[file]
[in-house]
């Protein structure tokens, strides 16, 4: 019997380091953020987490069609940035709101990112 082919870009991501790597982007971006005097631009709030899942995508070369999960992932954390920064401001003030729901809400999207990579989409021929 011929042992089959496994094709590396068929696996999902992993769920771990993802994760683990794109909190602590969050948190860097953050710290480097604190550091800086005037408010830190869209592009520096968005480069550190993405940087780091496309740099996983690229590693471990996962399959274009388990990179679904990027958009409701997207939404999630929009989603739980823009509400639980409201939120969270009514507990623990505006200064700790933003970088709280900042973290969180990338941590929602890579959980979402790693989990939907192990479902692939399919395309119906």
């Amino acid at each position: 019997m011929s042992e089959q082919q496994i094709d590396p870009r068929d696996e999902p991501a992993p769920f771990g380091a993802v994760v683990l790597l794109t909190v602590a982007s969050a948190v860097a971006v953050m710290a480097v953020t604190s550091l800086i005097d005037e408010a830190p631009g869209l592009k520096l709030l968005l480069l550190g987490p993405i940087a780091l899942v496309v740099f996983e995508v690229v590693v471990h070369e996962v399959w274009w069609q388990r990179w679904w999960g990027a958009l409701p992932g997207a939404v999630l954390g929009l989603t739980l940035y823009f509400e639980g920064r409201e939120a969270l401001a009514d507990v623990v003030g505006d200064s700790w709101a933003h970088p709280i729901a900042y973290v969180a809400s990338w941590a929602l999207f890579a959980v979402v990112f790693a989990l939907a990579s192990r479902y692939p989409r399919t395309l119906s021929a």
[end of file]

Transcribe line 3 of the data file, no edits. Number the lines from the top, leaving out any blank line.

């Amino acid at each position: 019997m011929s042992e089959q082919q496994i094709d590396p870009r068929d696996e999902p991501a992993p769920f771990g380091a993802v994760v683990l790597l794109t909190v602590a982007s969050a948190v860097a971006v953050m710290a480097v953020t604190s550091l800086i005097d005037e408010a830190p631009g869209l592009k520096l709030l968005l480069l550190g987490p993405i940087a780091l899942v496309v740099f996983e995508v690229v590693v471990h070369e996962v399959w274009w069609q388990r990179w679904w999960g990027a958009l409701p992932g997207a939404v999630l954390g929009l989603t739980l940035y823009f509400e639980g920064r409201e939120a969270l401001a009514d507990v623990v003030g505006d200064s700790w709101a933003h970088p709280i729901a900042y973290v969180a809400s990338w941590a929602l999207f890579a959980v979402v990112f790693a989990l939907a990579s192990r479902y692939p989409r399919t395309l119906s021929a």